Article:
We all know them. Maybe you are one. Stage mom, sports dad, psycho...whatever you want to call them. Parents who push their kids to exceed are labeled that dad or that mom whether it's justified or not.
With all the horror stories of parents who have gone too far in their pursuit to turn their kid into child prodigy, it's really not even socially acceptable to talk about your own kid's success. Co-workers roll their eyes when you tell them you can't work on Saturday, because you have to be at junior's tournament all day.
And don't even think about actually cheering for your kid while you're at the game, do you actually have expectations?
There's a fine line between a parent's expectations and reality, and ESPN's Mark Schlereth found that convergence neatly intertwined last Friday in Phoenix.
Schlereth is a former NFL offensive lineman. His gnarled knees are the product of life in the trenches with the Washington Redskins and Denver Broncos, but he has three Super Bowl rings for his sacrifice, and he's now an NFL analyst for ESPN.
I'm sure if you asked Schlereth he would tell you he would trade all that for the gift he got last week when his son, Daniel, made his big league debut with the Arizona Diamondbacks.
The elder Schlereth (or Stink as he's known, although I prefer Roc Hoover) recounted the events this morning on Mike & Mike on ESPN Radio & ESPN2.
It was last Thursday night, and Daniel had just finished an outing on the mound for the D-Back's AA affiliate in Mobile, Alabama. They traded texts and jabs, and then Mark put his cell phone away in his Colorado home.
The cell phone rang about 30 minutes later. It was Daniel. Last year's first round MLB draft pick out of the University of Arizona had himself just got the call of his life. He was going to the show! Mark told Mike & Mike that he and his son both started crying at that moment, but it was what Daniel said next that made the proud pappa say "I will take that moment to my grave".
Before Daniel hung-up the phone he had a message for his dad "I know I never said it, and I know I never talk about it, but thank you for all that you've done. Thank you guys, my family, for all the support", he said. "For all those times you whipped my butt, for all those times you yelled at me, for all those times you made me go out and work...Thanks."
Talk about the call of a lifetime.
Don't get me wrong. Just because Mark Schlereth's kid says he actually appreciates the fact that his dad's prodding was actually a good thing, doesn't mean that every parents' tactics are perfect.
I worked with two teams at Notre Dame, and I got to know a lot of coaches, players and players' parents over a span of nearly ten years. I heard the stories from both sides. Parents who nagged DI coaches about playing time, about being too negative with their child prodigy. Parents who called the press box during a game to find out "why was that scored an error and not a hit"?
That wasn't in high school, that was at Notre Dame.
No, not every parent is perfect. HBO's Real Sports With Bryant Gumble is running a feature this month on the subject of overzealous parents.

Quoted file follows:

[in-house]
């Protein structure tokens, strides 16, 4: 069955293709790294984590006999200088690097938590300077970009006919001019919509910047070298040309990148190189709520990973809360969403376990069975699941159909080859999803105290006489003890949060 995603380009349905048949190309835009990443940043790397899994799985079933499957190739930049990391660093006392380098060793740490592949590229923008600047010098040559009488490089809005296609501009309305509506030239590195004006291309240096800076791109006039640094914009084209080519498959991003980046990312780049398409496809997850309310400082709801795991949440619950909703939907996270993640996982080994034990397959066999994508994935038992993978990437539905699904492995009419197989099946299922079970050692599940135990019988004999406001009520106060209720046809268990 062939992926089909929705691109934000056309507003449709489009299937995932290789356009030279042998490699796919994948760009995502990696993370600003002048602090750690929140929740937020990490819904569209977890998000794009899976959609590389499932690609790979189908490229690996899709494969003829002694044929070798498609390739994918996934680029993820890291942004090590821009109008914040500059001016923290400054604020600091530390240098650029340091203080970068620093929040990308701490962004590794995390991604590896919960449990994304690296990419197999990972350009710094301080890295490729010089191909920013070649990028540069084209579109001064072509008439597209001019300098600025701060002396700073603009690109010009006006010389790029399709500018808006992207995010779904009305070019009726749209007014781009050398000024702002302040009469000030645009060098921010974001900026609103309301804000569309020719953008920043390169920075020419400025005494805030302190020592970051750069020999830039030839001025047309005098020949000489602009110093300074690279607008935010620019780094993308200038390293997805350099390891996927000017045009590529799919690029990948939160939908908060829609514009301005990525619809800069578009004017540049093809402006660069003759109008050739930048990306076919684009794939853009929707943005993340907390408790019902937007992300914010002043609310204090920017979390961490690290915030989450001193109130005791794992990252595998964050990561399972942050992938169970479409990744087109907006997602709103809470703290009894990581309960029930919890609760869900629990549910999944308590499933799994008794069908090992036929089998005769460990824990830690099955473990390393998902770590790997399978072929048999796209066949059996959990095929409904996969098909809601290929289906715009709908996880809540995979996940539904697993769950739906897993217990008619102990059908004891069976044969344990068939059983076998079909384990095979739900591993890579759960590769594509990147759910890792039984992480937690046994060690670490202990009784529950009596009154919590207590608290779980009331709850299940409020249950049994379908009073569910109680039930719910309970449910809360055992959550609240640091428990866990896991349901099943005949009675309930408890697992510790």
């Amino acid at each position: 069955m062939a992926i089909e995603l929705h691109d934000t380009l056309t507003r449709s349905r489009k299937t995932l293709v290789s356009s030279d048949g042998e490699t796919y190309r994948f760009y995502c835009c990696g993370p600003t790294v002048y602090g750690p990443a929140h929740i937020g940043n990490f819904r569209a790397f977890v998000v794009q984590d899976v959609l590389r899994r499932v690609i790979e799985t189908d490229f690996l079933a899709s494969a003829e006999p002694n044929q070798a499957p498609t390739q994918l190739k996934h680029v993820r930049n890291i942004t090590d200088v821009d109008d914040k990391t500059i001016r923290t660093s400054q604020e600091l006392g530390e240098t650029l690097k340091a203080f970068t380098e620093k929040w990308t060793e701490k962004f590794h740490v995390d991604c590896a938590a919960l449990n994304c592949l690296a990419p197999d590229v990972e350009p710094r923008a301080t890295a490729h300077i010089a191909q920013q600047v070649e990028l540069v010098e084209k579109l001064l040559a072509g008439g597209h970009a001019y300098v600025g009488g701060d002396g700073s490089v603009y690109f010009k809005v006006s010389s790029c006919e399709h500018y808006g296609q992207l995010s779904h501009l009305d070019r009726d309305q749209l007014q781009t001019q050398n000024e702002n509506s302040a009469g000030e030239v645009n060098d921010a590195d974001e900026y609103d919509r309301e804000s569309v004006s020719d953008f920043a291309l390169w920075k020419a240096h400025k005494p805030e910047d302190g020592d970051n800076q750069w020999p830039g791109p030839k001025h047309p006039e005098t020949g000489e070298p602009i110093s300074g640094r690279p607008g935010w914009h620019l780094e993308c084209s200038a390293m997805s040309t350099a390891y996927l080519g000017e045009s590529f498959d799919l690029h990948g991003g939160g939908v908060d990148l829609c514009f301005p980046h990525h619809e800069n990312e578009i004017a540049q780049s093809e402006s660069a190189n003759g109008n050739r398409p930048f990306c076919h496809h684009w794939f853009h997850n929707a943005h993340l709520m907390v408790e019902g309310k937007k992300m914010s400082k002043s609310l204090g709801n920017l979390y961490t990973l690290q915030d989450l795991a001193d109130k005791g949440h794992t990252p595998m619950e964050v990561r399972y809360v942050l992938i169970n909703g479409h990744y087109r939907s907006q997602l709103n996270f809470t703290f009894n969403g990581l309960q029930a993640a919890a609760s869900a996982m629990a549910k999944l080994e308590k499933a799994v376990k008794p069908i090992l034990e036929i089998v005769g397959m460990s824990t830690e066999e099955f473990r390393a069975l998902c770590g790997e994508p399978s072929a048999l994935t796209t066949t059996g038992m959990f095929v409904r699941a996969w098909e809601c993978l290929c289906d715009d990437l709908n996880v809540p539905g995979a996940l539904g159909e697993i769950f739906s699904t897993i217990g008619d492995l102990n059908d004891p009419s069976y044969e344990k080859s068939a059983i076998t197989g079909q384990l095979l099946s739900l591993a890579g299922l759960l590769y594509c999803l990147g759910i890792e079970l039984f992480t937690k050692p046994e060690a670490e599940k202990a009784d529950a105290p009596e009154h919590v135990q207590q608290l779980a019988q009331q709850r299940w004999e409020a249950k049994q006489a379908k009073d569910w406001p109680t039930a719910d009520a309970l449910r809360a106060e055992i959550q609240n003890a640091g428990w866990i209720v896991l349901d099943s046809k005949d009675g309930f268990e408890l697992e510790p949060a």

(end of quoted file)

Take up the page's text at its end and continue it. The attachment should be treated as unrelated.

My point is, not every parent who actually holds their kid to high standards in the name of excelling at sports is the anti-Christ. Look at every athlete who's made it to a high level and more times than not there's a parent who's pushed them along the way.
I had a buddy in college who was brilliant. He wanted to be a doctor, but his dad was a lawyer. Dad said he wouldn't pay son's college tuition unless he followed in his footsteps. Son's now a lawyer rather than finding the cure for cancer. Todd Marinovich's dad wouldn't let him eat a Big Mac or any junk food while he was trying to build "the perfect quarterback". Marinovich made it to the NFL, but famously faded away due to personal issues that included drug abuse.
Which is worse?
Is it so wrong to tell your kid that, whether it's in the classroom or on a field, whatever you do, do it all the way. And by the way... occasionally I might hurt your feelings when I say something you don't want to hear, but I'm doing it to help you.
Why is it that when you kick your kid in the butt to make him study hard for a test you're being a good parent, but when you kick him in the butt to get ready for a game you're overzealous?
I have a 13-year-old son. He plays sports. He's competitive. He's also a straight-A student. He's just as mad when he strikes out as when he gets an A-minus on a test. Whether it's pushing a kid to hit the books for trigonomics or pushing a kid so he can hit triples, they both require hard work and a kick sometimes.
I think the real self-test is simply this: Is it your dream or your kid's dream? Whether it's sports, music, engineering, or art, if it's your dream the kid will eventually lose interest and all the kicking in the butt will just lead to bigger problems. If it's your kid's dream then kick that butt as far as it can go, and someday he might thank you for it.
Mark Schlereth has toed the line of expectation and reality. His reality is that his son is now in the big leagues, and it came with the expectation that he work hard to get there (with a few kicks in the butt along the way).
Happy Father's Day Mark.
Sean Stires is the co-editor of collegebaseball360.com. His email address is firstname.lastname@example.org.